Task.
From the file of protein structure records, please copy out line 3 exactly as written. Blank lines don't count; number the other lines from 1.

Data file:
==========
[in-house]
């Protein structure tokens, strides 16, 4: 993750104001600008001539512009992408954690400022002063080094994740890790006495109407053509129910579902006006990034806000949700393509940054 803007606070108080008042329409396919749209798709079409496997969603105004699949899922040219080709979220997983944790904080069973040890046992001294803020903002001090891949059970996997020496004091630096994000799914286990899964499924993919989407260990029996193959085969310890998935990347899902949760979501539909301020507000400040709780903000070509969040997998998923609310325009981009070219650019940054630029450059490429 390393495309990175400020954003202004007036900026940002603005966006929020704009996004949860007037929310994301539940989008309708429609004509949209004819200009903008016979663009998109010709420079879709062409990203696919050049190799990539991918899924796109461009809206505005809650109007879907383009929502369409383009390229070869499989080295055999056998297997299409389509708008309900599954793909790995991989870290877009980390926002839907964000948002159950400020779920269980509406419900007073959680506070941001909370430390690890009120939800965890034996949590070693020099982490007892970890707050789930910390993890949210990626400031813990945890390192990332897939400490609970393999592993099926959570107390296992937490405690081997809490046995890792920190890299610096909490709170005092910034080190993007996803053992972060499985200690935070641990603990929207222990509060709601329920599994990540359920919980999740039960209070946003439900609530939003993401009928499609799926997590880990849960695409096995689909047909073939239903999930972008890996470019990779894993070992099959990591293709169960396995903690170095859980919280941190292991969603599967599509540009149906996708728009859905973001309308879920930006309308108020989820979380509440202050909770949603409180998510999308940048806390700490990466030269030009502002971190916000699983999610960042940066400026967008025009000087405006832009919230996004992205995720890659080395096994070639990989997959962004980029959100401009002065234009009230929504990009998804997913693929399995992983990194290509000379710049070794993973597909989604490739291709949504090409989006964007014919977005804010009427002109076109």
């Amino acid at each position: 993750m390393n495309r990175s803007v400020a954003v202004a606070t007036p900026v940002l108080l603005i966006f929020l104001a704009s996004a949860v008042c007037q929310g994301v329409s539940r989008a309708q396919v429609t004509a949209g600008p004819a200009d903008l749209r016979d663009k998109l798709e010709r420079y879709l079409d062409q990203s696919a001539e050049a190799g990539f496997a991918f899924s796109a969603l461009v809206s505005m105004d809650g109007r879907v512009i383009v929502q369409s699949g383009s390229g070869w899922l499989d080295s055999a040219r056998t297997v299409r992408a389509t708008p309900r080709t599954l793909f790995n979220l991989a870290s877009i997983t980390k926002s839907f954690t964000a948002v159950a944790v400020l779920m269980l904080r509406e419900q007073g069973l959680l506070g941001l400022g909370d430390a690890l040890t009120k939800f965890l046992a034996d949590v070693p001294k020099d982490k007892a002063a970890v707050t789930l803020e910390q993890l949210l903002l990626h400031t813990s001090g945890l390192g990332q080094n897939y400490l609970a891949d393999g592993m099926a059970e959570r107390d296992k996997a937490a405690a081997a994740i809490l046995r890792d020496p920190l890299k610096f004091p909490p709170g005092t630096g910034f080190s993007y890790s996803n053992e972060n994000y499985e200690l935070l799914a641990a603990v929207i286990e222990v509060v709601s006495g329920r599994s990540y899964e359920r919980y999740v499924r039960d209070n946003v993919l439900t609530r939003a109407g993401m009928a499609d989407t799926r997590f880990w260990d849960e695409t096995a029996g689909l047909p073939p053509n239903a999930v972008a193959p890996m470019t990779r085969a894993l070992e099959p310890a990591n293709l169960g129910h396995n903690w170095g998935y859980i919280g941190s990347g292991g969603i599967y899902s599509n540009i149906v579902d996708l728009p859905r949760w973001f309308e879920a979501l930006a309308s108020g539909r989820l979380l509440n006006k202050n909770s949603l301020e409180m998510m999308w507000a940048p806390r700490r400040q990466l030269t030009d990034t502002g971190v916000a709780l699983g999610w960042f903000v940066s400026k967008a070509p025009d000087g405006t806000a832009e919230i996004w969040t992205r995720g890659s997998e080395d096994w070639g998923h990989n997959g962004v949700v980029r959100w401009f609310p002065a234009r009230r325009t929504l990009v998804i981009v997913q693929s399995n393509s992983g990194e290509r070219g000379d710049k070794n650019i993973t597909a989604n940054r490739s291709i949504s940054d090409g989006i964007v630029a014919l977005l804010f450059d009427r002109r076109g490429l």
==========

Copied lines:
């Amino acid at each position: 993750m390393n495309r990175s803007v400020a954003v202004a606070t007036p900026v940002l108080l603005i966006f929020l104001a704009s996004a949860v008042c007037q929310g994301v329409s539940r989008a309708q396919v429609t004509a949209g600008p004819a200009d903008l749209r016979d663009k998109l798709e010709r420079y879709l079409d062409q990203s696919a001539e050049a190799g990539f496997a991918f899924s796109a969603l461009v809206s505005m105004d809650g109007r879907v512009i383009v929502q369409s699949g383009s390229g070869w899922l499989d080295s055999a040219r056998t297997v299409r992408a389509t708008p309900r080709t599954l793909f790995n979220l991989a870290s877009i997983t980390k926002s839907f954690t964000a948002v159950a944790v400020l779920m269980l904080r509406e419900q007073g069973l959680l506070g941001l400022g909370d430390a690890l040890t009120k939800f965890l046992a034996d949590v070693p001294k020099d982490k007892a002063a970890v707050t789930l803020e910390q993890l949210l903002l990626h400031t813990s001090g945890l390192g990332q080094n897939y400490l609970a891949d393999g592993m099926a059970e959570r107390d296992k996997a937490a405690a081997a994740i809490l046995r890792d020496p920190l890299k610096f004091p909490p709170g005092t630096g910034f080190s993007y890790s996803n053992e972060n994000y499985e200690l935070l799914a641990a603990v929207i286990e222990v509060v709601s006495g329920r599994s990540y899964e359920r919980y999740v499924r039960d209070n946003v993919l439900t609530r939003a109407g993401m009928a499609d989407t799926r997590f880990w260990d849960e695409t096995a029996g689909l047909p073939p053509n239903a999930v972008a193959p890996m470019t990779r085969a894993l070992e099959p310890a990591n293709l169960g129910h396995n903690w170095g998935y859980i919280g941190s990347g292991g969603i599967y899902s599509n540009i149906v579902d996708l728009p859905r949760w973001f309308e879920a979501l930006a309308s108020g539909r989820l979380l509440n006006k202050n909770s949603l301020e409180m998510m999308w507000a940048p806390r700490r400040q990466l030269t030009d990034t502002g971190v916000a709780l699983g999610w960042f903000v940066s400026k967008a070509p025009d000087g405006t806000a832009e919230i996004w969040t992205r995720g890659s997998e080395d096994w070639g998923h990989n997959g962004v949700v980029r959100w401009f609310p002065a234009r009230r325009t929504l990009v998804i981009v997913q693929s399995n393509s992983g990194e290509r070219g000379d710049k070794n650019i993973t597909a989604n940054r490739s291709i949504s940054d090409g989006i964007v630029a014919l977005l804010f450059d009427r002109r076109g490429l």